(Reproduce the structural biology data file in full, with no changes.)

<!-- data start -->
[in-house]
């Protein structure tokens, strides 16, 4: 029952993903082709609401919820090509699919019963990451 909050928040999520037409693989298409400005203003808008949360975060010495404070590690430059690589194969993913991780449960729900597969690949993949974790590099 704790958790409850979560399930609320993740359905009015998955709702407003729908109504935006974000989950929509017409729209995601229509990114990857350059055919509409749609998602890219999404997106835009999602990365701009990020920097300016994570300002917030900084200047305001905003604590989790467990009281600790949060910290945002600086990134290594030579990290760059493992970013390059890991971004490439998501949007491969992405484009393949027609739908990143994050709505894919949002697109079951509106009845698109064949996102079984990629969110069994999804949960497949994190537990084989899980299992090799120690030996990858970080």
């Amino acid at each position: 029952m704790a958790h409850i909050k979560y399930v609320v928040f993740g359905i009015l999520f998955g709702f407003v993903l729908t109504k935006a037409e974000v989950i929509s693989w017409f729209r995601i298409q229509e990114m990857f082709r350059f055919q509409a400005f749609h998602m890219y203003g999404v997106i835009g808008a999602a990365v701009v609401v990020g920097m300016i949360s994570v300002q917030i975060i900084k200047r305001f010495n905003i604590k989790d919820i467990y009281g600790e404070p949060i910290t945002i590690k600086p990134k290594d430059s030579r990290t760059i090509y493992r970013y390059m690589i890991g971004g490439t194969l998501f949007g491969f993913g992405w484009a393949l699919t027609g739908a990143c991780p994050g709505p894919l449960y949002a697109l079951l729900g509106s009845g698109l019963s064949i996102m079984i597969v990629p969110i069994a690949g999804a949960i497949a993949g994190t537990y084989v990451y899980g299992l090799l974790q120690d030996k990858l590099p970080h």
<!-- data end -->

[in-house]
């Protein structure tokens, strides 16, 4: 029952993903082709609401919820090509699919019963990451 909050928040999520037409693989298409400005203003808008949360975060010495404070590690430059690589194969993913991780449960729900597969690949993949974790590099 704790958790409850979560399930609320993740359905009015998955709702407003729908109504935006974000989950929509017409729209995601229509990114990857350059055919509409749609998602890219999404997106835009999602990365701009990020920097300016994570300002917030900084200047305001905003604590989790467990009281600790949060910290945002600086990134290594030579990290760059493992970013390059890991971004490439998501949007491969992405484009393949027609739908990143994050709505894919949002697109079951509106009845698109064949996102079984990629969110069994999804949960497949994190537990084989899980299992090799120690030996990858970080």
């Amino acid at each position: 029952m704790a958790h409850i909050k979560y399930v609320v928040f993740g359905i009015l999520f998955g709702f407003v993903l729908t109504k935006a037409e974000v989950i929509s693989w017409f729209r995601i298409q229509e990114m990857f082709r350059f055919q509409a400005f749609h998602m890219y203003g999404v997106i835009g808008a999602a990365v701009v609401v990020g920097m300016i949360s994570v300002q917030i975060i900084k200047r305001f010495n905003i604590k989790d919820i467990y009281g600790e404070p949060i910290t945002i590690k600086p990134k290594d430059s030579r990290t760059i090509y493992r970013y390059m690589i890991g971004g490439t194969l998501f949007g491969f993913g992405w484009a393949l699919t027609g739908a990143c991780p994050g709505p894919l449960y949002a697109l079951l729900g509106s009845g698109l019963s064949i996102m079984i597969v990629p969110i069994a690949g999804a949960i497949a993949g994190t537990y084989v990451y899980g299992l090799l974790q120690d030996k990858l590099p970080h």